British photographic history

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Review: Shadows of War: Roger Fenton's Photographs of the Crimea, 1855 / London: The Queen's Gallery, 9 Nov 2018 - 28 Apr 2019

This portrait (below) shows Captain Alexander Leslie-Melville (1831-57), known as Lord Balgonie. He was the eldest son of the 8th Earl of Leven, a Scottish peer. Lord Balgonie served in the Grenadier Guards during the war, and died only a couple of years after returning to Britain. At the time, his death was attributed to the hardships of the war. Fenton has photographed him standing in front of a sheet, which serves as a make-shift studio and he looks unkempt and shaken, as if he has recently stepped off the battlefield. In recent years, this photograph has been described as the first photographic portrait of shell-shock. From the collection of the Prince of Wales, later King Edward VII.

Fenton's photographs are most successful when he has a personal connection to the subject matter, whether it be portrait or landscape. In other words, when he is not constructing or documenting as representation, but attempting to capture the spirit of person/place.

In portraiture, this personal connection can be seen in the photographs, 'Lord Balgonie' (1855), 'Fitzroy James Henry Somerset, Baron Raglan' (1788-1855) (4 Jun 1855), 'Omar Pacha' (1806-1871) (1855) and 'General James Bucknall Estcourt' (1802-1855) (1855), a man deep in thought or, perhaps, melancholy. These are psychological portraits that attempt to get under the skin of the sitter, not mere representations for use as a template for painting. ...

Roger Fenton (1819-69) 'Lord Balgonie' 1855

Roger Fenton (1819-69)
Lord Balgonie
Albumen print
17.7 x 11.7 cm (image)
Royal Collection Trust / © Her Majesty Queen Elizabeth II 2017 RCIN 2500273


With regard to his landscapes of the Crimea the same feelings can be observed. One is the representational urge, the other the artistic. The first problem is the barrenness of the landscape and what to do with the inevitable horizon line. When photographing people in the landscape Fenton makes use of low depth of field either pulling the figures towards the front of the image ('Sir John Miller Adye (1819-1900)' 1855, and 'General Scarlett and Colonel Low Apr 1855') or the mid-distance (such as 'Captain and Mrs Duberly Apr 1855' and 'Colonel Doherty and the Officers of the 13th Light Dragoons 1855') whilst allowing the horizon line to float in the distance, either placed through the figures or floating above them. This low depth of field allows the horizon line to soften and the solid space around the figures to become ambiguous and fluid. It also allows the light in this vast expanse of country to do its duty, to illuminate the isolation of these figures "in the field." A similar technique was used by Edward S. Curtis when photographing the Native American Indians against the vastness of country - low depth of field, letting the light and composition do the work as subject is located - or vanishes - into the landscape. ...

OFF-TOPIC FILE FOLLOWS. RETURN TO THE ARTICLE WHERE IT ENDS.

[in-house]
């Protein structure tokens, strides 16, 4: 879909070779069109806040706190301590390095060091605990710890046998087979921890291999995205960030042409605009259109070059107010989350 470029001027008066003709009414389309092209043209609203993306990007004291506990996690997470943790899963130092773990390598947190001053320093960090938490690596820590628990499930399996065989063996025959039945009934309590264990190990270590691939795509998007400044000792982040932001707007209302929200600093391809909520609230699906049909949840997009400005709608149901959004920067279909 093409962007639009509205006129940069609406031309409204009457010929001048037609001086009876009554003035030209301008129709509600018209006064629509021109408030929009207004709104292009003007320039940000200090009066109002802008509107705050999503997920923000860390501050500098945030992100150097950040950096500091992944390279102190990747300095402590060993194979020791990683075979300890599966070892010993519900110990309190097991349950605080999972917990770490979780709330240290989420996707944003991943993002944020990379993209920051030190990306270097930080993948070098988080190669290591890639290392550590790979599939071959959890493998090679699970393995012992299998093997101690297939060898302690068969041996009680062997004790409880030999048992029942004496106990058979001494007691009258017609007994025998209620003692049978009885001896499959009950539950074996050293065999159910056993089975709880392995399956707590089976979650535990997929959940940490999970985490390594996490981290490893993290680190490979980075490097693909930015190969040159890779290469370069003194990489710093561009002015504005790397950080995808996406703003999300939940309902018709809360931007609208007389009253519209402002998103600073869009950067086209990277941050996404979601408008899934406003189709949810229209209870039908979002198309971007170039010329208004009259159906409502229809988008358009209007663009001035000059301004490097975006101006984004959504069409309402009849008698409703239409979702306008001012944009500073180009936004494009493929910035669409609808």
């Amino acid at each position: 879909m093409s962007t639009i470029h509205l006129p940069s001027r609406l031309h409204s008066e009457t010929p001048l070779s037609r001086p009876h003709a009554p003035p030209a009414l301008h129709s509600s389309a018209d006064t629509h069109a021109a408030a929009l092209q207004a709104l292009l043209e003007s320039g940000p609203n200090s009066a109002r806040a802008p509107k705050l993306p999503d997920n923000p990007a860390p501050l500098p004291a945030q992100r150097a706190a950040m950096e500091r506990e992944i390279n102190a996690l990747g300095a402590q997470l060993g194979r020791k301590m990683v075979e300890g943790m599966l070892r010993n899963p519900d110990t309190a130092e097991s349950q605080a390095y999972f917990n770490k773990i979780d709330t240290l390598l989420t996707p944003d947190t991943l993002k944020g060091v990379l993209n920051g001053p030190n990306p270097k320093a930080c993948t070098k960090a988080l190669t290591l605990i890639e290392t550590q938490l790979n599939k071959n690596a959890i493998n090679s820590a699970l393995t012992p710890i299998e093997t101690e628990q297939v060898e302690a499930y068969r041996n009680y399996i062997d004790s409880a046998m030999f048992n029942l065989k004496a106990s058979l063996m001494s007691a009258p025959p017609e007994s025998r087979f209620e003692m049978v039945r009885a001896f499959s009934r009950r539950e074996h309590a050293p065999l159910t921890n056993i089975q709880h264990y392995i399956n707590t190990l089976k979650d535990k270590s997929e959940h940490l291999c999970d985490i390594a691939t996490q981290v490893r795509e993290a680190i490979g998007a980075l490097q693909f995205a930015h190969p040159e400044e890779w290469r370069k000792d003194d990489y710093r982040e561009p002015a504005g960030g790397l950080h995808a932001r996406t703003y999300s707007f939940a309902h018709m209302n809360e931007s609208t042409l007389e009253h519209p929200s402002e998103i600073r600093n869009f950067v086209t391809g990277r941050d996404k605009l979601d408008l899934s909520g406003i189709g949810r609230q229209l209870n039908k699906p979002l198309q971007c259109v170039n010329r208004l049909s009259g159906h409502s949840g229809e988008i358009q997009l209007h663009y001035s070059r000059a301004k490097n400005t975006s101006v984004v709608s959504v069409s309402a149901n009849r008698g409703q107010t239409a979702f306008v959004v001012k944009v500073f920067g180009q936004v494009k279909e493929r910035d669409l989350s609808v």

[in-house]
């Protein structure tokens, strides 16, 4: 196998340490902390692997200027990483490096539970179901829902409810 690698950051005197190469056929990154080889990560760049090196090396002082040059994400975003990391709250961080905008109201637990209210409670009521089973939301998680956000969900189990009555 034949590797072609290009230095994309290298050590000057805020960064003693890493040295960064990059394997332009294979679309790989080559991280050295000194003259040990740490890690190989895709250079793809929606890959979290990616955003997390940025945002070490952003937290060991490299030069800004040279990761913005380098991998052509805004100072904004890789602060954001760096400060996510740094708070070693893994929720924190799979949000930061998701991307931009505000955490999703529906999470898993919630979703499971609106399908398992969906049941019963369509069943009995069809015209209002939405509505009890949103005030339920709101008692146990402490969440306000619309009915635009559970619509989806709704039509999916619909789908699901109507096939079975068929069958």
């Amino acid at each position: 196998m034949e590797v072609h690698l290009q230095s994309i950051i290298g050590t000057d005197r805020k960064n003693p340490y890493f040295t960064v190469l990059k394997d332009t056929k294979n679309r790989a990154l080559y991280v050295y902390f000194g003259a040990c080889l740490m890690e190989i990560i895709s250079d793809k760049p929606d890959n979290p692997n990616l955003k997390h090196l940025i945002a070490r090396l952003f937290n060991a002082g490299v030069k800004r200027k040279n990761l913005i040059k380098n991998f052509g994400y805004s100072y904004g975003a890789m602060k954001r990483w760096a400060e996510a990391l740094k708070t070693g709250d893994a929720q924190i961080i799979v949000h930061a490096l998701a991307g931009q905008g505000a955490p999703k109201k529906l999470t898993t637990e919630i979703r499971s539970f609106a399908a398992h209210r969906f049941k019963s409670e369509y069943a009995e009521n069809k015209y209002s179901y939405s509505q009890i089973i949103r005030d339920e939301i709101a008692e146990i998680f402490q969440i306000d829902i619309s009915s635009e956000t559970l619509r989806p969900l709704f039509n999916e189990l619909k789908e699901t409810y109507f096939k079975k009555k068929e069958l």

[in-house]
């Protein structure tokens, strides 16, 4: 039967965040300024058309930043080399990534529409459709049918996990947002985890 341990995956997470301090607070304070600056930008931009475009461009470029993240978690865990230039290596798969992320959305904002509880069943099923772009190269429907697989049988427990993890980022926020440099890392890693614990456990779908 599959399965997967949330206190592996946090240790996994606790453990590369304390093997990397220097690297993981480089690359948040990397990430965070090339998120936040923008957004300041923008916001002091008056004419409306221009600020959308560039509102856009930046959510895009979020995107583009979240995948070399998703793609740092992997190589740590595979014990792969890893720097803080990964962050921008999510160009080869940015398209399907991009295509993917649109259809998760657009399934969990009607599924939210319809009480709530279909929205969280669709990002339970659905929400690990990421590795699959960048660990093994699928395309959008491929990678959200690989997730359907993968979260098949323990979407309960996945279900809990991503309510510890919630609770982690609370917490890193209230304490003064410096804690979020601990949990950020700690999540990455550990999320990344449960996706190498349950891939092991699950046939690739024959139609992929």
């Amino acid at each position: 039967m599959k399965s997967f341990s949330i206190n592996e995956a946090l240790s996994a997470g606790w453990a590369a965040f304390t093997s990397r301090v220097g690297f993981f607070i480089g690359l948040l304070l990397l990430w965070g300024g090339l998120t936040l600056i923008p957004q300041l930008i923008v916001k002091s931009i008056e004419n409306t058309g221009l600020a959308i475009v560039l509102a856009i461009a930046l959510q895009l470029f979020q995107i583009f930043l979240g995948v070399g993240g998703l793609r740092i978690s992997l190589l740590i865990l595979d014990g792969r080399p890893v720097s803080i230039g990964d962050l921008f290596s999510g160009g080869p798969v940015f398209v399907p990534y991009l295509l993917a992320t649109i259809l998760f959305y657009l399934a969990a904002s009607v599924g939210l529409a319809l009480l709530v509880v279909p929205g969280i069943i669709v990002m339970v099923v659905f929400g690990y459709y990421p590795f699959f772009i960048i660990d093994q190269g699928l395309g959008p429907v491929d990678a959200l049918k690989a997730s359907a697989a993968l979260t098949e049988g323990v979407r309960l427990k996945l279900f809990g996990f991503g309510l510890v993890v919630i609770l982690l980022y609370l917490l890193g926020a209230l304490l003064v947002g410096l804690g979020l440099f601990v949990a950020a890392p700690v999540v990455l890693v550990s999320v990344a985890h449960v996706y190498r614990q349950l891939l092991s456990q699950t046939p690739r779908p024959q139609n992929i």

Taken a mere 15 years after the birth year of practical photography, Fenton's "subtle and poetic interpretations" still resonate today. That he captured such acclaimed images using a heavy land camera, the photographs taken sometimes under fire, the glass plates prepared and developed in a 'travelling darkroom' - his horse drawn photographic van - make Fenton's achievement all the more remarkable. The shadow of war that he captured, the presence of the men, women and landscapes of that time and place, are made alive to us today.

Note this:

There is the date a photograph is made, and the date it is viewed. There is something about the different way a photograph exists in time, different from the date a poem is written and the date it is read, different from the date a painting is finished and the date it is viewed.

And then:

Photographs remind us
of people, passing
They distill an essence
in turn
Instills in us
memory of time, place, spirit

Dr Marcus Bunyan



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